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Comment: Re:This reads like a hit piece (Score 1) 146

by LostMyBeaver (#48631863) Attached to: Marissa Mayer's Reinvention of Yahoo! Stumbles
Exactly!!!

I agree completely. I don't think she belongs where she is... it has nothing to do with gender or her past. I honestly believe they are assets to her job. I just never got the sense that she understands her audience. For example, how would she attract the people like Slashdot readers to her services so that we'll feel comfortable putting them on millions or billions of phones and desktops? She has done nothing to attract and endear Yahoo! to the people who will get her exposure. Yahoo's investments in Alibaba also instills a great deal of mistrust. She's made her money there, it might be a good time to look elsewhere. I think she has to choose, either Yahoo is Yahoo or Yahoo is Alibaba. I don't think she can gain trust from Slashdot people when her company is basically one of the biggest shareholders in a company best known for fraud.

Without the trust and support from the "Advisors" in the IT world, I don't see how she'll get more users.

Comment: Re:Chickens return, roost (Score 2) 146

by LostMyBeaver (#48631831) Attached to: Marissa Mayer's Reinvention of Yahoo! Stumbles
I would love to hear more about your point. There is merit to it... though it lacks a bit of depth in the writing.

I think the big problem is that many of the more technical users of the internet simply wrote off Yahoo and even teased people for using it. As a result, Marissa would probably have been better off re-branding it. Somehow, it's hard to take Yahoo seriously. I think the biggest problem I have with it at this time is that for every serious news article written by a journalist who actually performs research, there is three Kardashion or Hilton type articles which makes them unreadable. This of course might be their desired effect in the long term, but it makes it really hard for people like Slashdot readers to say to someone "You should really use Yahoo!" since we wouldn't use it ourselves. In fact, we're more likely to distrust it and steer people away from it.

Comment: Re:No, it isn't. (Score 2) 146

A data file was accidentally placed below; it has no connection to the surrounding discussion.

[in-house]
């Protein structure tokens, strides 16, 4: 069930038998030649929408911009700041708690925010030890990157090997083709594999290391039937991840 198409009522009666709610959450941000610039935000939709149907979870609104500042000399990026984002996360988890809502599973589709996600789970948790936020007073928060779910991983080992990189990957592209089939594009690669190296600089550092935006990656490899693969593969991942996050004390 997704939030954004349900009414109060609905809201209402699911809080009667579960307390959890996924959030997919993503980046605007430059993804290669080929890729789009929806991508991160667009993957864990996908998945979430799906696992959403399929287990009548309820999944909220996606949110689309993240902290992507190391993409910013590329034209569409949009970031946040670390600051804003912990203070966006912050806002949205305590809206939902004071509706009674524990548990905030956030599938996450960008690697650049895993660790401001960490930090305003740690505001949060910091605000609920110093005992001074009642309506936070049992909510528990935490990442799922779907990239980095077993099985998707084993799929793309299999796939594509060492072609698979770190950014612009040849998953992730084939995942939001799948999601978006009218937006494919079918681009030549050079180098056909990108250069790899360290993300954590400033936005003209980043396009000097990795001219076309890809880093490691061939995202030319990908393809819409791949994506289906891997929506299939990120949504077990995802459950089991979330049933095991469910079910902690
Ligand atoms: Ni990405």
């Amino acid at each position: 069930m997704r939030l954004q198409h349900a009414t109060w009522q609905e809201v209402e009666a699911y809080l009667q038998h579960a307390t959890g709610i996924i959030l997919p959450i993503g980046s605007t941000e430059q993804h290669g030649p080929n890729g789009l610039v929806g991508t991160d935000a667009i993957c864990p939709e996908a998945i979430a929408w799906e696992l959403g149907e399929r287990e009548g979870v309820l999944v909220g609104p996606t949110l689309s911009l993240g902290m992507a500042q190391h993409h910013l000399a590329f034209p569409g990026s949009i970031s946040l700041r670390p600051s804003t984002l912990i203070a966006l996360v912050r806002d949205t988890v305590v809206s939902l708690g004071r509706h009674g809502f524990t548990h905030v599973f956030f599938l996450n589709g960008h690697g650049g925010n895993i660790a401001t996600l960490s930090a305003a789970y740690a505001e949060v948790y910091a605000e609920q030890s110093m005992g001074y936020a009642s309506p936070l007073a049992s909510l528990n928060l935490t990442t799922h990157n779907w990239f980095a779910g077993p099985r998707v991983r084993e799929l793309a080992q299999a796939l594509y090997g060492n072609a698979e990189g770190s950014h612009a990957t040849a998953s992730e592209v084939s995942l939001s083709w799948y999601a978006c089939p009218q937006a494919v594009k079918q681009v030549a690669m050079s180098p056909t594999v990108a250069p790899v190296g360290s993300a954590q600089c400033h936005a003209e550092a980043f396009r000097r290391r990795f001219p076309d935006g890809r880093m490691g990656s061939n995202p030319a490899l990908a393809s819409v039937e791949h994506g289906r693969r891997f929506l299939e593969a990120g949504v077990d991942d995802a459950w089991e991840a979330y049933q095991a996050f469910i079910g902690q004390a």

by LostMyBeaver (#48631817) Attached to: Marissa Mayer's Reinvention of Yahoo! Stumbles
Hmm... She's managed to gain the trust and support of enough people to get into the position she's in. She's managed to build one of the most prolific, wide spread news sources (though painfully littered with tabloid nonsense) on the Internet. She has also managed to get to the point which more traditional media channels are genuinely being replaced by her company.

What she hasn't figured out how to do yet is to capitalize on all of it. There is a lot of potential... which is based on what she has done... but I for example had no idea there were Yahoo mobile apps before this article. Of course, I don't know why I would install one, but it means that a core component of their network isn't functioning (marketing) and needs to be fixed.

So, you seem to think that everything she's done is based on her dick sucking skills. As such, I'm sure you've accomplished more than she has. After all, you wouldn't make such a comment unless you felt that her actual achievements in life were minimal compared to yours. So what have you done?

Comment: Re:The right to be presumed innocent? (Score 1) 84

by mjwx (#48630631) Attached to: Australia Moves Toward New Restrictions On Technology Export and Publication

No. Presumption of guilt would be to lock you up, then later determine if you actually were drunk or not.

Presumption of guilt would be 'you have been accused of drunk driving, unless you can prove otherwise you are hereby convicted'.

In Australia, if you get charged with DUI, the police have to have evidence. This can be in the form of a breathalyser reading or blood test but not in the form of "I smelled beer on his breath".

Once you're charged you have two options, the first is to contest it and take it to court. The second is to pay the fine which is considered an admission of guilt. Because the requirement for evidence for Australian Police is high, most opt not to go to court. High range DUI (over 0.08 BAC) has an automatic court appearance, most just plead guilty.

Even though we have random breath tests, you still go through the same legal system with the same chances to demonstrate your innocence. Convictions are not automatic.

Comment: Sigh, so many people dont understand the law. (Score 1) 84

by mjwx (#48630579) Attached to: Australia Moves Toward New Restrictions On Technology Export and Publication

The police can set up a road-block and demand that drivers provide a breath test and proof of their license at any time

Driving is a privilege, not a right. Abuse this privilege and it will be taken away from you.

If you dont like RBT's you have the choice not to drive. A lot of Australians like RBT's because it cuts down on drunk drivers. Whilst we're on that subject, you have no right to drink and drive.